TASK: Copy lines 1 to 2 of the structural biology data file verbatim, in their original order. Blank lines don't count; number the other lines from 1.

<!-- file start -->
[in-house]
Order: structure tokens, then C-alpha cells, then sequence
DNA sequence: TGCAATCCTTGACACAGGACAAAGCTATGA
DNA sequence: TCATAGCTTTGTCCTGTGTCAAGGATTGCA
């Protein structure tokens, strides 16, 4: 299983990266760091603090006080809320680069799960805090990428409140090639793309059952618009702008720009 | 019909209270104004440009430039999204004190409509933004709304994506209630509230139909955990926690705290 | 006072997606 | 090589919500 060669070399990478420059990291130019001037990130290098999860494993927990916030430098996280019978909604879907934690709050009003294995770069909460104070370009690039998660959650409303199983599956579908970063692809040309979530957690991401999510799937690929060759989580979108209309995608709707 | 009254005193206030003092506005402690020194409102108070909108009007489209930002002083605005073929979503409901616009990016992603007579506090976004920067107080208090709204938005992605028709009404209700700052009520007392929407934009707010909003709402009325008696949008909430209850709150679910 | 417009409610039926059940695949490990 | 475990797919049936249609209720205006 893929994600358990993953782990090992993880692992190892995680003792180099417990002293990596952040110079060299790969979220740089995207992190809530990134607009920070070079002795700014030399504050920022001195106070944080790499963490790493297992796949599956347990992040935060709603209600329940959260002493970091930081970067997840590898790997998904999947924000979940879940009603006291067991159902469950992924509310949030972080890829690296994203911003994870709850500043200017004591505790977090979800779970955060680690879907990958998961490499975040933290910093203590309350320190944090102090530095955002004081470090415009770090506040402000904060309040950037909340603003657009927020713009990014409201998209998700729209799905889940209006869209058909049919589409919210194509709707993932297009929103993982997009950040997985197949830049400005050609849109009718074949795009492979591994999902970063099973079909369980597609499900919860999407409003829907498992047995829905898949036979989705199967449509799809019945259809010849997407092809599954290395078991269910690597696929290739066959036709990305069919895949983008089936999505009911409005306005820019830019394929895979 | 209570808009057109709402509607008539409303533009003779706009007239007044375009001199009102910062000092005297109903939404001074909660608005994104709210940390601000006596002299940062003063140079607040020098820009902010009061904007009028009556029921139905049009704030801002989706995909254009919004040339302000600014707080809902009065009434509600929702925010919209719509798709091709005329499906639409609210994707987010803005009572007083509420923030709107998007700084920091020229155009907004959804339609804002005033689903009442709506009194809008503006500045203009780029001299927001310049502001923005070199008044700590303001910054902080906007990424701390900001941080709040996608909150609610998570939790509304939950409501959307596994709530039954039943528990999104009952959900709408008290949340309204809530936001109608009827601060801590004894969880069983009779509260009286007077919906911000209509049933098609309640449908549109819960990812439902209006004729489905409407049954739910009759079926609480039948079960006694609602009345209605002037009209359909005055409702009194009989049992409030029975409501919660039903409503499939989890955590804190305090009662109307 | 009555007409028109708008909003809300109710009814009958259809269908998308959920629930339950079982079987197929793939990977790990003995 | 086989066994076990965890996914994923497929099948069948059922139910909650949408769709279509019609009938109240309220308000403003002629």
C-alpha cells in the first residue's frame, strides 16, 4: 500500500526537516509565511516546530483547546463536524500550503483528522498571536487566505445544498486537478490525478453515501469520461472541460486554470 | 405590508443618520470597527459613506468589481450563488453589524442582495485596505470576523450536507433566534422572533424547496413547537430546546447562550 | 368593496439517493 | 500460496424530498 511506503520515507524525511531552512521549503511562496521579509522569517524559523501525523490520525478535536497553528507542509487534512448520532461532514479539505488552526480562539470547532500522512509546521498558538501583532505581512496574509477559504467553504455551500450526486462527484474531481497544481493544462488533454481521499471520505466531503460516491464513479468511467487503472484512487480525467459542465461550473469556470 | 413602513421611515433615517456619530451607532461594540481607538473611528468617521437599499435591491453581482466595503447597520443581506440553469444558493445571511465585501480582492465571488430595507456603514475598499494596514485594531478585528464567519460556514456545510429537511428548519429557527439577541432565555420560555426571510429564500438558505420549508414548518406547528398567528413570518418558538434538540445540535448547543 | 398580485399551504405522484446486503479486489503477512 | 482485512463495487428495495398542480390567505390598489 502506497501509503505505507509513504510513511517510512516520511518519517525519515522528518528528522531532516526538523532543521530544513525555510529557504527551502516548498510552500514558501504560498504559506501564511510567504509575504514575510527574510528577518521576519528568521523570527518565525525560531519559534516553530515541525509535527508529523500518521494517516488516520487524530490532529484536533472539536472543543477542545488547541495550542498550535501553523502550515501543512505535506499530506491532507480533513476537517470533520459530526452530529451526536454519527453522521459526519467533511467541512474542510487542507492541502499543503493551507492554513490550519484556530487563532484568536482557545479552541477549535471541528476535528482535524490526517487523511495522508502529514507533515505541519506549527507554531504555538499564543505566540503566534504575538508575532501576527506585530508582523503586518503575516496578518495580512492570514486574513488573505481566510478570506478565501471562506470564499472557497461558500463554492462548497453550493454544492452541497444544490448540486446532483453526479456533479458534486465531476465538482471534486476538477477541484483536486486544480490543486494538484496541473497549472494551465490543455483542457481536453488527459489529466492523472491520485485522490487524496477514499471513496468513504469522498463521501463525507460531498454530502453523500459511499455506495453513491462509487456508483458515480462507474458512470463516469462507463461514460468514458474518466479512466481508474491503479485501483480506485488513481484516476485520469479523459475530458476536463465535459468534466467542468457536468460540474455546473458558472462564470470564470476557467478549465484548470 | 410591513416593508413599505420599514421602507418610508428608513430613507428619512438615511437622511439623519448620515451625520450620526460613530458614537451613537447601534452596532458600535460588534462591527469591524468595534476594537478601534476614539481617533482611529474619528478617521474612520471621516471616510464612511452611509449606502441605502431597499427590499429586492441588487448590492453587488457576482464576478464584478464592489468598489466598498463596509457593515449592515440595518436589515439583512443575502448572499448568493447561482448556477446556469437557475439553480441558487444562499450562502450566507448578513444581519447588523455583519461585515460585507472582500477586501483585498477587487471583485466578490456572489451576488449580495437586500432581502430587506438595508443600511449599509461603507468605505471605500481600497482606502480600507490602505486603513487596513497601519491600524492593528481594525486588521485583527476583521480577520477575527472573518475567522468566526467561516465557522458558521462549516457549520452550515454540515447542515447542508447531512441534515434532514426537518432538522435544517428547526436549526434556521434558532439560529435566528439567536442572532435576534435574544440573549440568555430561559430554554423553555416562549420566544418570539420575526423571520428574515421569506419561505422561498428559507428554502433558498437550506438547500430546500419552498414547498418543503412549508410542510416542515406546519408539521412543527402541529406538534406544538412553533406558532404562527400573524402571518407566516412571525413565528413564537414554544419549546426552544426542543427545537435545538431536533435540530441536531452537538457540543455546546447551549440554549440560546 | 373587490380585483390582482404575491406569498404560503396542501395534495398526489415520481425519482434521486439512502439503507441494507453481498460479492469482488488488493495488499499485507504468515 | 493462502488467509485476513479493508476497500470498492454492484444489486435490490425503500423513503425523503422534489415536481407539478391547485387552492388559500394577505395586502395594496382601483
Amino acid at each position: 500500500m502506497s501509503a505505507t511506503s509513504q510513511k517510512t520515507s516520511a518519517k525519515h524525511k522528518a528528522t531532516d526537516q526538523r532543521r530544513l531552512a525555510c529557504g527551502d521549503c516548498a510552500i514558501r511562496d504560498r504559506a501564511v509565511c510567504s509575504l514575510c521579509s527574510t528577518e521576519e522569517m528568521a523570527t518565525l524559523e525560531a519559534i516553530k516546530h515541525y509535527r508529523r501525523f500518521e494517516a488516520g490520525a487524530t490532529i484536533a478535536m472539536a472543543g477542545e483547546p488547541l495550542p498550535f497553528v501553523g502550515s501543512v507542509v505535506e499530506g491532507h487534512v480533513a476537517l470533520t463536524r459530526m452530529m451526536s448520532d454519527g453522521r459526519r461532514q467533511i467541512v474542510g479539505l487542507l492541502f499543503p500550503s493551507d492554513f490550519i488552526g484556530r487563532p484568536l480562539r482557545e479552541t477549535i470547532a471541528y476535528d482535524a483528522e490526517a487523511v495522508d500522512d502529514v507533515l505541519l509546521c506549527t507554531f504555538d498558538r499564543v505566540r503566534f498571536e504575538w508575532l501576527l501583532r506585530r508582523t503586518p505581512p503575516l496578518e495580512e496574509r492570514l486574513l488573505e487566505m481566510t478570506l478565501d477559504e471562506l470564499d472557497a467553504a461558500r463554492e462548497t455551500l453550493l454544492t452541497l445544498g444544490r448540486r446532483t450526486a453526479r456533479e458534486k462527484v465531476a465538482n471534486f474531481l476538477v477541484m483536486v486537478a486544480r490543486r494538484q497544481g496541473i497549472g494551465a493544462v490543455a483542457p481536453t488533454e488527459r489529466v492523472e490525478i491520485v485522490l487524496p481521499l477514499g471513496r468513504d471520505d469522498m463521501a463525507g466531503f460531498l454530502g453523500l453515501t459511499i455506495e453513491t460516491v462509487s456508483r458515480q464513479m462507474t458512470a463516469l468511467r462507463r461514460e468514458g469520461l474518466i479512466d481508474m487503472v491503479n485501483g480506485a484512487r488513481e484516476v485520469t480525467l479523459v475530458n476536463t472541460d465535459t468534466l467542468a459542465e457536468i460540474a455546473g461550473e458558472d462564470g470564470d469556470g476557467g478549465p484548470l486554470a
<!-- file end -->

[in-house]
Order: structure tokens, then C-alpha cells, then sequence